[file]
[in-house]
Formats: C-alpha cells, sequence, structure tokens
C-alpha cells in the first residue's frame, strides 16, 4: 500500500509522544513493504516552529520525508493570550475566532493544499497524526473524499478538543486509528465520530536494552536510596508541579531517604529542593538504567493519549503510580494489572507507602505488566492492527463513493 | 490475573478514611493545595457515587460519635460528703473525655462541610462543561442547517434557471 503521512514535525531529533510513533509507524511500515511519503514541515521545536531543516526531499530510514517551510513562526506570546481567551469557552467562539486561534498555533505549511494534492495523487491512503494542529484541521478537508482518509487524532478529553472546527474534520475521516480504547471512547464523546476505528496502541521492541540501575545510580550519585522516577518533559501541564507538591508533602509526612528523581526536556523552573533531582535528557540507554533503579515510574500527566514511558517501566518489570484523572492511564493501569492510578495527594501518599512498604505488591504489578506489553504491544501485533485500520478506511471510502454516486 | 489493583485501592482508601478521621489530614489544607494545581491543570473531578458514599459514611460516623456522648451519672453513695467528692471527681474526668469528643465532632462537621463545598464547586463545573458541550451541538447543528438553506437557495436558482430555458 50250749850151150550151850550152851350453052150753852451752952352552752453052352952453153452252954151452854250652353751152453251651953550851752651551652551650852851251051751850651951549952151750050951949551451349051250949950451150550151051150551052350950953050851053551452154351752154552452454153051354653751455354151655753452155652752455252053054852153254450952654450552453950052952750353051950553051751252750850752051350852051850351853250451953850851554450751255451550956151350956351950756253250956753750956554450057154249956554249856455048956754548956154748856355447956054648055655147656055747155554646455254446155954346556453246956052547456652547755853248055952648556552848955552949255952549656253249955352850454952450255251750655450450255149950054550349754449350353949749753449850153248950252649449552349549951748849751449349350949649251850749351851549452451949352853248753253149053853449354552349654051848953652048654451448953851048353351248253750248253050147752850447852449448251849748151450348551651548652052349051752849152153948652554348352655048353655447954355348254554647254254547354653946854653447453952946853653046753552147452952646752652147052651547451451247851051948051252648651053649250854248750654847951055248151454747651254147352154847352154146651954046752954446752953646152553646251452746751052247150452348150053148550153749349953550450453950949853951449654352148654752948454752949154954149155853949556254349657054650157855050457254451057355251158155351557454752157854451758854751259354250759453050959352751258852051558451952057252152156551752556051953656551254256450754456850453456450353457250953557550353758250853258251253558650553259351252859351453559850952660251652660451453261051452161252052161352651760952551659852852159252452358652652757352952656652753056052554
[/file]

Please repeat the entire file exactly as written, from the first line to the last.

[in-house]
Formats: C-alpha cells, sequence, structure tokens
C-alpha cells in the first residue's frame, strides 16, 4: 500500500509522544513493504516552529520525508493570550475566532493544499497524526473524499478538543486509528465520530536494552536510596508541579531517604529542593538504567493519549503510580494489572507507602505488566492492527463513493 | 490475573478514611493545595457515587460519635460528703473525655462541610462543561442547517434557471 503521512514535525531529533510513533509507524511500515511519503514541515521545536531543516526531499530510514517551510513562526506570546481567551469557552467562539486561534498555533505549511494534492495523487491512503494542529484541521478537508482518509487524532478529553472546527474534520475521516480504547471512547464523546476505528496502541521492541540501575545510580550519585522516577518533559501541564507538591508533602509526612528523581526536556523552573533531582535528557540507554533503579515510574500527566514511558517501566518489570484523572492511564493501569492510578495527594501518599512498604505488591504489578506489553504491544501485533485500520478506511471510502454516486 | 489493583485501592482508601478521621489530614489544607494545581491543570473531578458514599459514611460516623456522648451519672453513695467528692471527681474526668469528643465532632462537621463545598464547586463545573458541550451541538447543528438553506437557495436558482430555458 50250749850151150550151850550152851350453052150753852451752952352552752453052352952453153452252954151452854250652353751152453251651953550851752651551652551650852851251051751850651951549952151750050951949551451349051250949950451150550151051150551052350950953050851053551452154351752154552452454153051354653751455354151655753452155652752455252053054852153254450952654450552453950052952750353051950553051751252750850752051350852051850351853250451953850851554450751255451550956151350956351950756253250956753750956554450057154249956554249856455048956754548956154748856355447956054648055655147656055747155554646455254446155954346556453246956052547456652547755853248055952648556552848955552949255952549656253249955352850454952450255251750655450450255149950054550349754449350353949749753449850153248950252649449552349549951748849751449349350949649251850749351851549452451949352853248753253149053853449354552349654051848953652048654451448953851048353351248253750248253050147752850447852449448251849748151450348551651548652052349051752849152153948652554348352655048353655447954355348254554647254254547354653946854653447453952946853653046753552147452952646752652147052651547451451247851051948051252648651053649250854248750654847951055248151454747651254147352154847352154146651954046752954446752953646152553646251452746751052247150452348150053148550153749349953550450453950949853951449654352148654752948454752949154954149155853949556254349657054650157855050457254451057355251158155351557454752157854451758854751259354250759453050959352751258852051558451952057252152156551752556051953656551254256450754456850453456450353457250953557550353758250853258251253558650553259351252859351453559850952660251652660451453261051452161252052161352651760952551659852852159252452358652652757352952656652753056052554